And why should the nations that develop better ways of producing food give it away to nations that cannot produce enough, or any food to meet their demands and place a burden on the rest of the world to feed their ever growing populations?
      How big is the food pie and how many people can that pie feed? We have probably already reached the tipping point!

    • Enough Said

      1) Education is the best form of human birth control, along with giving women the right to control their fertility and bodies reproduction.

      2) Currently the wealthiest 25% of the worlds population consume 80% of the resources, so even if the poorest 80% of the worlds population stopped consuming anything at all overnight, the planet would still not supply enough resources to that wealthy 25% indefinitely anyway.

      3) Our current system of economic growth is leading to the sixth major extinction of life on earth, as well as an increasing number of poor and starving people, so we have no choice but to quickly convert to a totally green economy or perish.

      4) The real problem is over-consumption, not overpopulation. With equal distribution of resources, the planets Eco-systems could support twelve to sixteen billion people.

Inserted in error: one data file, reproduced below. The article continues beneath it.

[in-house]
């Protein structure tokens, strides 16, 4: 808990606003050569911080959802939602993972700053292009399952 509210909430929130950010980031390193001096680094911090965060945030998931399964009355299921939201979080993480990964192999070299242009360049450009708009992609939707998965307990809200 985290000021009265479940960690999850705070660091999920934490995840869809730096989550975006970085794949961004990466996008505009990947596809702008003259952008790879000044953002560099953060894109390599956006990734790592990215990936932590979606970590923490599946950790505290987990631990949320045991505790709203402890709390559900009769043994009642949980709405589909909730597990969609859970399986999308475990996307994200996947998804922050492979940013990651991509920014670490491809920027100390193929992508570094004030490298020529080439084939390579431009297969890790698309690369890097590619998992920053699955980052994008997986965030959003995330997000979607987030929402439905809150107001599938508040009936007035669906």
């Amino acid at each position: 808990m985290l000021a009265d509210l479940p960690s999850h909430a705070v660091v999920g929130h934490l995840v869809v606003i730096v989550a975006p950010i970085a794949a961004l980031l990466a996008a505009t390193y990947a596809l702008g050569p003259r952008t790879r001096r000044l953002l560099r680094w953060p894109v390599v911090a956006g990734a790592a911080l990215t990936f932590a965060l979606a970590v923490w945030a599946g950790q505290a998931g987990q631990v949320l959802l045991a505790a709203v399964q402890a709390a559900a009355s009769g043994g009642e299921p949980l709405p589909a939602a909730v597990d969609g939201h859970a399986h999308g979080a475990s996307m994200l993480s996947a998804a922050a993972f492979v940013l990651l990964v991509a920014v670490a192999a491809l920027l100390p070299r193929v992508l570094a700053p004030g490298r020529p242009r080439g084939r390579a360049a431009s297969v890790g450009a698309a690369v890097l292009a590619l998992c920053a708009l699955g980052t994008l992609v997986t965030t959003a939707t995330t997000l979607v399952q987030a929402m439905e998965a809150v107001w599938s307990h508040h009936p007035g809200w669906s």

>>>>

    • Enough Said

      Point 2) above corrected:

      2) Currently the wealthiest 25% of the worlds population consume 80% of the resources, so even if the poorest 75% of the worlds population stopped consuming anything at all overnight, the planet would still not supply enough resources to that wealthy 25% indefinitely anyway.

    • http://none Lyndall Beddy

      Over consumption of food has always been a characteristic of the wealthy. Here is a quotation from “Explorers of the Nile”:

      “Speke and Grant celebrated Christmas at Rumanika’s court with his athletic sons and amazingly fat daughters, who were force-fed with milk and beef-juice until they became almost spherical, as was the fashion for women at court. Just as the crinoline in Europe demonstrated that a ‘lady’ did not work, these princesses were showing that they too led ornamental lives and had parents who could afford to feed them prodigiously. In exchange for showing one of the princesses his bare arm, Speke persuaded the young woman who was ‘unable to stand except on all fours’, to allow him to measure her. The circumference of her upper arm was an amazing two feet, and that of her thigh almost three feet.”